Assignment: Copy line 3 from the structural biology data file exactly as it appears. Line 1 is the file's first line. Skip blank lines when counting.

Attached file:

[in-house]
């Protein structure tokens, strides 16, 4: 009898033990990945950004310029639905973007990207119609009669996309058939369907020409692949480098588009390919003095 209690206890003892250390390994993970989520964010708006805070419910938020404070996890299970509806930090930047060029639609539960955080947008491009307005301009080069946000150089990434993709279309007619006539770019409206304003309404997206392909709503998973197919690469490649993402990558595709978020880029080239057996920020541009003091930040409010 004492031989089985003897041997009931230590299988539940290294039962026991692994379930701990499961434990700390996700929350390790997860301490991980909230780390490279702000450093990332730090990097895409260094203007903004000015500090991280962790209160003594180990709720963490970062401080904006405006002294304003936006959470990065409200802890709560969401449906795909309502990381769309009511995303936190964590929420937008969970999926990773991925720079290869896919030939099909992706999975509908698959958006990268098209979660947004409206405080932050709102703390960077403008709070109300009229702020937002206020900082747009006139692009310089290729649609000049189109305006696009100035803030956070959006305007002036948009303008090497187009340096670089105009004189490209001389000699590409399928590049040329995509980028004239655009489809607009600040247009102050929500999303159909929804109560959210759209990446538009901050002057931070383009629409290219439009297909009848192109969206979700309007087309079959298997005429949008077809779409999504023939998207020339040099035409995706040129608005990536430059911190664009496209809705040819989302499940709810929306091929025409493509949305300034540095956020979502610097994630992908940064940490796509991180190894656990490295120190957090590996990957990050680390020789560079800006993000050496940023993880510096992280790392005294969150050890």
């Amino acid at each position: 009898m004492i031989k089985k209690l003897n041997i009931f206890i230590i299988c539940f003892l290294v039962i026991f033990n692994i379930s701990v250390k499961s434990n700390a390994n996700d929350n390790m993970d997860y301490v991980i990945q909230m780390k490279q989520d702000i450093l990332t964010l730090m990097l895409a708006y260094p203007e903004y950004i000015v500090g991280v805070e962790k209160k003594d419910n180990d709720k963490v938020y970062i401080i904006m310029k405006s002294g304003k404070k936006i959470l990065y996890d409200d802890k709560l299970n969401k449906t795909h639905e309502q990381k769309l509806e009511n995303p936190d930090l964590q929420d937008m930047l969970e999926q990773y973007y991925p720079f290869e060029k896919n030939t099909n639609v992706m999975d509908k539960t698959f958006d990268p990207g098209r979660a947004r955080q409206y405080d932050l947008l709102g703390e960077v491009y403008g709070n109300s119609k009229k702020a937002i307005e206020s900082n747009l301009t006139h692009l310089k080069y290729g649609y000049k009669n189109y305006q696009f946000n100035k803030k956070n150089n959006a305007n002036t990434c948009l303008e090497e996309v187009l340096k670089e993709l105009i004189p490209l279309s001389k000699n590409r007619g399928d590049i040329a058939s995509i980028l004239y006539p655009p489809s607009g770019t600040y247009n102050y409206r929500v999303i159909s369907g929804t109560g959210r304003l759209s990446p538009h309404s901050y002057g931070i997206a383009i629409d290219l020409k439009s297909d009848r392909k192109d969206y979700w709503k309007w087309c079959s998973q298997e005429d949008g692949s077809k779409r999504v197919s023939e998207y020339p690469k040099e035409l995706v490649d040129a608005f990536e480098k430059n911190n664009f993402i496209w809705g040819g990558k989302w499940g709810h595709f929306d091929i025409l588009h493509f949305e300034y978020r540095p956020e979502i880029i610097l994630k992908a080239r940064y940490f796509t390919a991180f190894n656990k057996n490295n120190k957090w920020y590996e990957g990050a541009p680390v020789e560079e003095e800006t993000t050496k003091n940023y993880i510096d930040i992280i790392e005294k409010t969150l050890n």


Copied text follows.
């Amino acid at each position: 009898m004492i031989k089985k209690l003897n041997i009931f206890i230590i299988c539940f003892l290294v039962i026991f033990n692994i379930s701990v250390k499961s434990n700390a390994n996700d929350n390790m993970d997860y301490v991980i990945q909230m780390k490279q989520d702000i450093l990332t964010l730090m990097l895409a708006y260094p203007e903004y950004i000015v500090g991280v805070e962790k209160k003594d419910n180990d709720k963490v938020y970062i401080i904006m310029k405006s002294g304003k404070k936006i959470l990065y996890d409200d802890k709560l299970n969401k449906t795909h639905e309502q990381k769309l509806e009511n995303p936190d930090l964590q929420d937008m930047l969970e999926q990773y973007y991925p720079f290869e060029k896919n030939t099909n639609v992706m999975d509908k539960t698959f958006d990268p990207g098209r979660a947004r955080q409206y405080d932050l947008l709102g703390e960077v491009y403008g709070n109300s119609k009229k702020a937002i307005e206020s900082n747009l301009t006139h692009l310089k080069y290729g649609y000049k009669n189109y305006q696009f946000n100035k803030k956070n150089n959006a305007n002036t990434c948009l303008e090497e996309v187009l340096k670089e993709l105009i004189p490209l279309s001389k000699n590409r007619g399928d590049i040329a058939s995509i980028l004239y006539p655009p489809s607009g770019t600040y247009n102050y409206r929500v999303i159909s369907g929804t109560g959210r304003l759209s990446p538009h309404s901050y002057g931070i997206a383009i629409d290219l020409k439009s297909d009848r392909k192109d969206y979700w709503k309007w087309c079959s998973q298997e005429d949008g692949s077809k779409r999504v197919s023939e998207y020339p690469k040099e035409l995706v490649d040129a608005f990536e480098k430059n911190n664009f993402i496209w809705g040819g990558k989302w499940g709810h595709f929306d091929i025409l588009h493509f949305e300034y978020r540095p956020e979502i880029i610097l994630k992908a080239r940064y940490f796509t390919a991180f190894n656990k057996n490295n120190k957090w920020y590996e990957g990050a541009p680390v020789e560079e003095e800006t993000t050496k003091n940023y993880i510096d930040i992280i790392e005294k409010t969150l050890n």